#14: Bad Animations & Transitions

Slide software includes a variety of animation and transition options you can employ on your slides. Don’t make the mistake of going overboard with these which will look extremely unprofessional and take away from your message. Stick with simple animations such as wipes and fades, use the same transition through the entire deck, and avoid sounds at all costs.

#15: Un-Relatable Problem

An important goal of your pitch deck is presenting the problem your company solves. If you don’t present the problem correctly, investors will not feel compelled to back your solution. Appeal to your audience’s emotion by using imagery and telling a story. Make sure they feel the pain right off the bat to pique their interest in learning how you solve the problem and how they can help.

#16: Vague Plans

Without a clear roadmap of your plans for the future, investors will not feel secure about funding your company and are less likely to invest. When asking for an investment, be very clear about exactly where those funds will be spent. You can express this as a percentage of the total investment secured and should consider displaying the information visually so it’s easier to digest.

#17: Too Much Content

Your deck should serve as a visual accompaniment to your verbal pitch. It does not need to stand alone and shouldn’t be used as a teleprompter. If you want to leave something behind for your audience to reference later, don’t provide copies of your slides. Instead, create an executive summary document that complements your pitch and goes into all the necessary details.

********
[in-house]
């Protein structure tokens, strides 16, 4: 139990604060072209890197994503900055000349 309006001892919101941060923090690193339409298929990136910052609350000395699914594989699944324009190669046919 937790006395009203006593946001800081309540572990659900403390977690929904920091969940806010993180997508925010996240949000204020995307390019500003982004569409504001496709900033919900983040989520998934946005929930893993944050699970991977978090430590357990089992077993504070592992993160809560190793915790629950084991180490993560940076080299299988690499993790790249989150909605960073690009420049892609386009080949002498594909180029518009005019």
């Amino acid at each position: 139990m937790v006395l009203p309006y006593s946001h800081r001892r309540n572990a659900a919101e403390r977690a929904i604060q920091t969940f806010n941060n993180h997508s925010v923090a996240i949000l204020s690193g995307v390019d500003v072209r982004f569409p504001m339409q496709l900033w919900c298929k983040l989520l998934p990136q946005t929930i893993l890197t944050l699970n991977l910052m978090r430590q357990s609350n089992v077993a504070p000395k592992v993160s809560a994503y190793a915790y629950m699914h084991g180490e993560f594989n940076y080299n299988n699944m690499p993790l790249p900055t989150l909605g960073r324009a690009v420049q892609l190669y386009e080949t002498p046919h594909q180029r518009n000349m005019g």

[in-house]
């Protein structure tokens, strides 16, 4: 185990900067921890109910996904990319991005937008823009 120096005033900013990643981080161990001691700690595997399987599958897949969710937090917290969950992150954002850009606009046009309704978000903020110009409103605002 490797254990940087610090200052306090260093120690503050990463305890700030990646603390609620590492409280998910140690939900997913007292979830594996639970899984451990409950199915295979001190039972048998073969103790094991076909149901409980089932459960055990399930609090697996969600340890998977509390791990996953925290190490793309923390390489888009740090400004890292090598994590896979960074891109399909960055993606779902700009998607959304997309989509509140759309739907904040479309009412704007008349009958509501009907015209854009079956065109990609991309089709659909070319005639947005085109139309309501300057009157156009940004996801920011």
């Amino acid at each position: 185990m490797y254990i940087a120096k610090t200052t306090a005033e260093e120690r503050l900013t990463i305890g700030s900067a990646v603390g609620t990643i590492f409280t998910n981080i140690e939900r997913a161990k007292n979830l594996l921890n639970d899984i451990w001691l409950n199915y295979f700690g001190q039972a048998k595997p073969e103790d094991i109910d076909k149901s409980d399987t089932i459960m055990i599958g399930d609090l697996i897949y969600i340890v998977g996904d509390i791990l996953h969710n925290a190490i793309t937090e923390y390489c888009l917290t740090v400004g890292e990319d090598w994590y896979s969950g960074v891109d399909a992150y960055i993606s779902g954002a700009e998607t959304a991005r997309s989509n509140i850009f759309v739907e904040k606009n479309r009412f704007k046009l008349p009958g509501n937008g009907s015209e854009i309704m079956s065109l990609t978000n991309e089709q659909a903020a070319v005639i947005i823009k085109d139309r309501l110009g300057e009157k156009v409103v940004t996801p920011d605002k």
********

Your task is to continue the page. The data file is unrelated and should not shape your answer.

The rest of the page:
#18: Low-Quality Images

Using low-quality images reeks of un-professionalism and is a sure fire way to turn off potential investors. Remember, your deck is a reflection on you and your company so overall quality makes a difference. Make sure to use high-quality images throughout your deck. Avoid amateur photos and if you plan to include head shots of your team, hire a professional to make sure everyone looks their best.

#19: Outdated Design

Investors are looking for new, innovative ideas to back and if your deck looks like it was made 15 years ago, you’re likely to be passed up fairly quickly. For the best results, avoid outdated colors and cheesy effects like 3D shapes, bevels, and lens flares. Current trends favor flat, modern design elements and simple graphics. If you’re stuck on this, consider hiring a designer for professional assistance.

#20: No Demo

Without a demo, it can be difficult for your audience to really understand your product or idea. If you can, show a demo of your product in action. A demo could be screenshots, an app mockup, or a video. Regardless of your method of delivery, the purpose is to help potential investors visualize your product, making them more likely to take interest and be more secure in their decision to invest.